The International Energy Agency (IEA) has highlighted that while the adoption of electric vehicles and solar power is growing rapidly, other efforts to combat global warming are lagging behind. The IEA released an updated road map outlining the steps necessary to reduce global energy-related greenhouse gas emissions to almost zero by 2050. This would help limit global temperature rise to 1.5 degrees Celsius above preindustrial levels, a goal endorsed by world leaders to mitigate the risk of catastrophic climate disruptions.
Although progress has been made, with a 40% increase in global investment in low-emissions energy to $1.8 trillion this year and significant growth in solar power and electric vehicles in countries like China, the United States, and Europe, the report emphasizes that these solutions alone are not enough. The IEA suggests that additional measures are required, including reducing emissions from industries such as steel and cement production, upgrading electricity grids to support renewable energy, and increasing the use of nuclear power and clean hydrogen fuels.
The report also warns that countries are moving too slowly to meet the necessary targets. While it remains technically possible to limit global warming to 1.5 degrees Celsius, the window to do so is narrowing. Geopolitical conflicts, such as the tensions between China and the United States and Russia’s invasion of Ukraine, could further complicate efforts to combat climate change.
To achieve net-zero emissions, nations must significantly reduce carbon dioxide emissions from power plants, factories, and vehicles. Any remaining emissions would need to be offset through means such as reforestation or carbon capture technologies.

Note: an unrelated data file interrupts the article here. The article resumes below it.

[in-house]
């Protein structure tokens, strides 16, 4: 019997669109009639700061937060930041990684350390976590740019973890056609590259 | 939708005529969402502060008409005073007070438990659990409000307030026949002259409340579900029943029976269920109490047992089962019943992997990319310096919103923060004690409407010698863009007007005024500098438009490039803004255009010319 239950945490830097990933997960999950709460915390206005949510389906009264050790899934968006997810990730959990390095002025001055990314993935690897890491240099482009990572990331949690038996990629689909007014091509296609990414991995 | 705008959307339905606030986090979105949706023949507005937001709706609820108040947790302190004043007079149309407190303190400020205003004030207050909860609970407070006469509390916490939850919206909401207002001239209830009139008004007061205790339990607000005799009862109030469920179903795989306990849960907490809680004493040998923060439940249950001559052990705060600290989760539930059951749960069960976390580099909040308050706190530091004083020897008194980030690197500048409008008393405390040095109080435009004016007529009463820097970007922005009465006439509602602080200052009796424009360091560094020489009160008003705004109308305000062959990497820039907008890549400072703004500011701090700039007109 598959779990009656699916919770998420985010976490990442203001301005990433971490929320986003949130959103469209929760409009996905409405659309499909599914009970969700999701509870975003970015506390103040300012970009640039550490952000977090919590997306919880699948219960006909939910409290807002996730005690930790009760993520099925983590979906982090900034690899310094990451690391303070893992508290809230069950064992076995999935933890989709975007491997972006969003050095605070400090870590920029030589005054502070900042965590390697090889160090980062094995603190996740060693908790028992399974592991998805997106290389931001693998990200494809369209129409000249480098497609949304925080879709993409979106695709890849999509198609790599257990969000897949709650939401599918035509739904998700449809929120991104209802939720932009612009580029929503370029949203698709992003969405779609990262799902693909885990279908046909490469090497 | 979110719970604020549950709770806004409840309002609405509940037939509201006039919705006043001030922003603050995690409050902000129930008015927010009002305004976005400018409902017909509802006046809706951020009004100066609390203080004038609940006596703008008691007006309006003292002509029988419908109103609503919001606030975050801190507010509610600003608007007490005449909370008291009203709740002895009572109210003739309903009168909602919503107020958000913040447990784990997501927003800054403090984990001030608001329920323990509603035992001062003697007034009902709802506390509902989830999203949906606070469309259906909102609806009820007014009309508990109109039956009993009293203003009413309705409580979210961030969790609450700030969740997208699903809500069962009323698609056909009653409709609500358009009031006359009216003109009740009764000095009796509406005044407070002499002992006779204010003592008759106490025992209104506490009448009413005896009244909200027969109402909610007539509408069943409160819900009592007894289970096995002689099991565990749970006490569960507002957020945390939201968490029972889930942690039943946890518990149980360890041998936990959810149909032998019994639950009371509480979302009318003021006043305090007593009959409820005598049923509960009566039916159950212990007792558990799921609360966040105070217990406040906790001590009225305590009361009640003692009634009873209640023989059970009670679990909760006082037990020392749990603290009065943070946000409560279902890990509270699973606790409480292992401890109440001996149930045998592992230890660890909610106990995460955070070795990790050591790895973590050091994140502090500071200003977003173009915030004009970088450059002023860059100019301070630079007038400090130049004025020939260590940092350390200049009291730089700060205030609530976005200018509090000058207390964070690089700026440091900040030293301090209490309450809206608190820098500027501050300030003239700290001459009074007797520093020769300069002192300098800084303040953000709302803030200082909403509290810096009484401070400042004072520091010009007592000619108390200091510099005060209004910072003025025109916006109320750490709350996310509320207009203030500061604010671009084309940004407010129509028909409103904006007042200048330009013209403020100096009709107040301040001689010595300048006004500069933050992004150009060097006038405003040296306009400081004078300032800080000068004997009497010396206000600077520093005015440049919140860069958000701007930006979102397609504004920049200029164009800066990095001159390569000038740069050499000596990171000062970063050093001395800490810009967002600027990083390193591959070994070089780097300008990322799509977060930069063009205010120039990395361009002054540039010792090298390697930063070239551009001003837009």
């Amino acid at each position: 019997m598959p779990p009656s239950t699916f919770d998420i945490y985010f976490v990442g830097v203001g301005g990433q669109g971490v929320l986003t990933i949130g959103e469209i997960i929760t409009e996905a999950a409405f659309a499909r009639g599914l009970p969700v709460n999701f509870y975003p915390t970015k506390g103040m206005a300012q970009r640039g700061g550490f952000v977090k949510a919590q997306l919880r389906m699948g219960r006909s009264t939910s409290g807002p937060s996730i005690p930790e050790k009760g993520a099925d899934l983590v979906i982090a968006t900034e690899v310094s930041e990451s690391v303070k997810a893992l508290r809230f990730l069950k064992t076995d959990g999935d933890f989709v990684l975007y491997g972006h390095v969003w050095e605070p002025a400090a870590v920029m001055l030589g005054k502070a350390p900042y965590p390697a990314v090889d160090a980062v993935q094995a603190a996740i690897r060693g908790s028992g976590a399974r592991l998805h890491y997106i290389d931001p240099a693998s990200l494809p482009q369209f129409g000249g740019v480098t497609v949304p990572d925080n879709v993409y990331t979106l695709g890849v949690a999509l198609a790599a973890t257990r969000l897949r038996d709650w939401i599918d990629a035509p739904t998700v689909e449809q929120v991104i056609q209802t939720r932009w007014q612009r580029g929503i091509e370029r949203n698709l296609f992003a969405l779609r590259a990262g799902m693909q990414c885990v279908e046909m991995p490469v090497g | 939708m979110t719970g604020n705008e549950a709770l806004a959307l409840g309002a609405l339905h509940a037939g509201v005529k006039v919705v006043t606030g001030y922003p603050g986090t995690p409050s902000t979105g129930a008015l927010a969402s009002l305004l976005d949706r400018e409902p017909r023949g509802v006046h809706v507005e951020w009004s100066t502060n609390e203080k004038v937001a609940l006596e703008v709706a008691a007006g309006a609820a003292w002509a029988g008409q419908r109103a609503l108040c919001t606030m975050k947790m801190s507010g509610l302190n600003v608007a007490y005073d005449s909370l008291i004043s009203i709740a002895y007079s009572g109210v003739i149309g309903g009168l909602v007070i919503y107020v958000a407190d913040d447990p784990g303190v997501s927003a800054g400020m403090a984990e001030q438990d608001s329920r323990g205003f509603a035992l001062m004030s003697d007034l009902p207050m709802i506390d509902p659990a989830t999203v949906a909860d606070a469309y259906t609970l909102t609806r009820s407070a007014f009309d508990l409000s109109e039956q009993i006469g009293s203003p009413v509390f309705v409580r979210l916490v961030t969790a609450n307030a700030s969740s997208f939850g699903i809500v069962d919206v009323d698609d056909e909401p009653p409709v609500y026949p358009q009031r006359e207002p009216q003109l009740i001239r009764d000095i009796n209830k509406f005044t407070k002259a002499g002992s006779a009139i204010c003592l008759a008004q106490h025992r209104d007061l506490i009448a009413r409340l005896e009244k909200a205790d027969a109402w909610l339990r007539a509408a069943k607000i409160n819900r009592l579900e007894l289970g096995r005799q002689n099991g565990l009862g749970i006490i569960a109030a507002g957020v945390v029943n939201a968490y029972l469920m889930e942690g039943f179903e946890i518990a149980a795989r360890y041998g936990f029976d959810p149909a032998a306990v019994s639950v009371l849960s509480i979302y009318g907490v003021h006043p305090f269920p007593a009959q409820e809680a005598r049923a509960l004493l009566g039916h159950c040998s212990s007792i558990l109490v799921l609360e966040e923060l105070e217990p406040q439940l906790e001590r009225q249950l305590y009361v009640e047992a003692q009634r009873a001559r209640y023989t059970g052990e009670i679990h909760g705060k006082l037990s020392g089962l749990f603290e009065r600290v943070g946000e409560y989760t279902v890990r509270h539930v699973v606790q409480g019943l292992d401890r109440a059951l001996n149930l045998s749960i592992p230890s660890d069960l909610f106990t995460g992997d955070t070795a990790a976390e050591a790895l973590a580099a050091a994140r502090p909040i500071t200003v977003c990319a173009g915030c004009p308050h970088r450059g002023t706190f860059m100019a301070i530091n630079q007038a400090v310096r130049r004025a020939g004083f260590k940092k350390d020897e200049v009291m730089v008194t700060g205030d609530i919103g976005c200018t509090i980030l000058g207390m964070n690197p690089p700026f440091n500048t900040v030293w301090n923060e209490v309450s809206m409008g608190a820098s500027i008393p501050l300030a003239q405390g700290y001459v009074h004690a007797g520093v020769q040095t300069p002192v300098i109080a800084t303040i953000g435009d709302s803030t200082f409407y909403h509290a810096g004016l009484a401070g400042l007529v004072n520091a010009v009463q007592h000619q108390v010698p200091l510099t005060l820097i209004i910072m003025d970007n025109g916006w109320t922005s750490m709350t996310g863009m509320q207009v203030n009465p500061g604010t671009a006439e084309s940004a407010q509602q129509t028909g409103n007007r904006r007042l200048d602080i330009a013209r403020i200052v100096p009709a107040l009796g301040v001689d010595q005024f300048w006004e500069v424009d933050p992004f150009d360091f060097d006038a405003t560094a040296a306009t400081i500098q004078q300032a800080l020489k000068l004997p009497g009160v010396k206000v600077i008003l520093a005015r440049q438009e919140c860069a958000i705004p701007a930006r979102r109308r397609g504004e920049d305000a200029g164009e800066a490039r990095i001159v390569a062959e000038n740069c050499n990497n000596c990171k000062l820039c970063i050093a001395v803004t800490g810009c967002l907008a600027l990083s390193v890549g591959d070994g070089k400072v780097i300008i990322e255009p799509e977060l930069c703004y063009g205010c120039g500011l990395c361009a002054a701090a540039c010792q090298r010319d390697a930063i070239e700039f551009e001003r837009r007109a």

Many countries have committed to net-zero targets, with the United States and European Union aiming for 2050, China for 2060, and India for 2070. However, the report suggests that these targets may need to be brought forward, particularly for wealthier nations. Meeting these targets will require substantial transformations in various sectors, including phasing out coal plants, transitioning to electric heat pumps for buildings, increasing the adoption of electric vehicles, and reducing emissions from heavy industry.
The IEA’s report recommends investments in technologies like clean hydrogen and carbon capture. Implementing these measures could result in a 20% decline in global fossil fuel demand by 2030. While the prediction that global oil demand could peak this decade has received criticism from the oil cartel OPEC, the IEA clarified that it is not calling for a complete halt to oil and gas investments. Instead, the focus should be on reducing fossil fuel use while managing supply investments to ensure a smooth transition.
Overall, stronger international cooperation and faster implementation of measures are needed to effectively tackle global warming and limit temperature rise to safer levels.
– International Energy Agency (IEA)